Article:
What part does carbon dioxide play in oxidation



Carbon dioxide is the gas which bubbles from soda water. It is ordinarily found in air in small quantities (about 1 part in every 3000 parts of air). It is slightly heavier, volume for volume, than the rest of the air. Hence it tends to settle close to the earth’s surface. It is sometimes found in considerable quantities in wells and close to the floors of caves.

Carbon dioxide is constantly being added to the air by the oxidation, or burning, of fuel, by the breathing of living things, and by the decay of all sorts of substances. It is estimated that during each hour about two and one half tons of carbon dioxide are breathed into the air by each million human beings. When we consider the innumerable, other living things which breathe out carbon dioxide, it is evident that this gas is constantly being added to the air in enormous quantities.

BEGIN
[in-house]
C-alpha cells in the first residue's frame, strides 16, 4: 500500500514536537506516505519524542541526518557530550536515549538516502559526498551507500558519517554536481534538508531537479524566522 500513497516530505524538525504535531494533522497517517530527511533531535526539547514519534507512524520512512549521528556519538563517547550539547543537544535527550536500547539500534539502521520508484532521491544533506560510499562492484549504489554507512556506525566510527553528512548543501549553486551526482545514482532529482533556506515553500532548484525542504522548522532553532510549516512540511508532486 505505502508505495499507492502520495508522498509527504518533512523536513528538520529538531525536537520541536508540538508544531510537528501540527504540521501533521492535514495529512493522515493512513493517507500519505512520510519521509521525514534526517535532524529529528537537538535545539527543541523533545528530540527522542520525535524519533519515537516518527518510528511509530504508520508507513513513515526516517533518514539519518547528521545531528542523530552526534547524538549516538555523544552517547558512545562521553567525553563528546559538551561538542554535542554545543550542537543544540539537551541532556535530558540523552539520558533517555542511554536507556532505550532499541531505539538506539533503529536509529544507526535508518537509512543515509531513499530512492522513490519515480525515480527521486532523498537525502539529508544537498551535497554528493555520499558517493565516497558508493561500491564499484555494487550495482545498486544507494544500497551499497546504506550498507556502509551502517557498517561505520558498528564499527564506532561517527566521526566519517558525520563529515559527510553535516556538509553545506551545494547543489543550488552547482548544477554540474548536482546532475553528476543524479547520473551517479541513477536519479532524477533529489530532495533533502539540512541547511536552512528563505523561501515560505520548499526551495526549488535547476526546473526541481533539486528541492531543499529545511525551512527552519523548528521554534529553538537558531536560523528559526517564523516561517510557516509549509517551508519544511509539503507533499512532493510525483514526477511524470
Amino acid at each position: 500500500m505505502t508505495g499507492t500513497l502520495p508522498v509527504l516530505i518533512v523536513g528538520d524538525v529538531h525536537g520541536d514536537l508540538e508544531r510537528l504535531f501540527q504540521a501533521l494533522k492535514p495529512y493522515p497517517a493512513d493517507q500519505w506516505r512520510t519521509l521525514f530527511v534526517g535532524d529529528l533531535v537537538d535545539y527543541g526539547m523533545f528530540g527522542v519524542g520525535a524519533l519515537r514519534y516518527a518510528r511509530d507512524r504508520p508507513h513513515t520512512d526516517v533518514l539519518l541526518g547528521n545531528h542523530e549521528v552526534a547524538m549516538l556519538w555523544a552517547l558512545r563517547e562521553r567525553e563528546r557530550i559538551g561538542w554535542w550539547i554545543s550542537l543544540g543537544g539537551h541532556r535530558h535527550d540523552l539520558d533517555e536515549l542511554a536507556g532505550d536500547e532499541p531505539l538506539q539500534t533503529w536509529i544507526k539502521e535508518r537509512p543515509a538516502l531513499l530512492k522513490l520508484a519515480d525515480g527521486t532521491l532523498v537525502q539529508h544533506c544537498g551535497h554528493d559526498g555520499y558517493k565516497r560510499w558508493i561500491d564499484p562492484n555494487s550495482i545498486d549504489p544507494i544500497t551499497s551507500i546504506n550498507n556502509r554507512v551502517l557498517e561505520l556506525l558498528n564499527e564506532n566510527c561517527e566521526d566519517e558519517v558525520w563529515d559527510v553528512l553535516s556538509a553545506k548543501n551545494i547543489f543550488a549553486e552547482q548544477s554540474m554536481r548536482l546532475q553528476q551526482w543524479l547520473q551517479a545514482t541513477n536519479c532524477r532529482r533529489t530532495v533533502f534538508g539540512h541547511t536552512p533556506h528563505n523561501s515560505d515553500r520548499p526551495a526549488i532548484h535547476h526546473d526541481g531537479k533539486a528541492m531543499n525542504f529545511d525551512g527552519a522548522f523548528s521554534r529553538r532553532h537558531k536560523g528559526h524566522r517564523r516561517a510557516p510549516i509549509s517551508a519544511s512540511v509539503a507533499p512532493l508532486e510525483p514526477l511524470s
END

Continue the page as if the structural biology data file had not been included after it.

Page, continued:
Carbon dioxide is a colorless gas, like oxygen. Also, like oxygen, it will not burn. But things will not burn in carbon dioxide, as they will in oxygen. Carbon dioxide causes clear limewater to become white.

Carbon dioxide results from the oxidation of materials within the bodies of all plants and animals. It is not a poison, as has sometimes been stated. But if enough of it is present, animals may drown in it in much the same way that they drown in water. The carbon dioxide around them prevents them from getting oxygen, which they must have. There is probably never enough carbon dioxide present, however, even in cities or in crowded rooms, to cause injury.

All green plants use carbon dioxide in their processes of making food, and all return oxygen to the air. Thus they are important in maintaining the oxygen supply.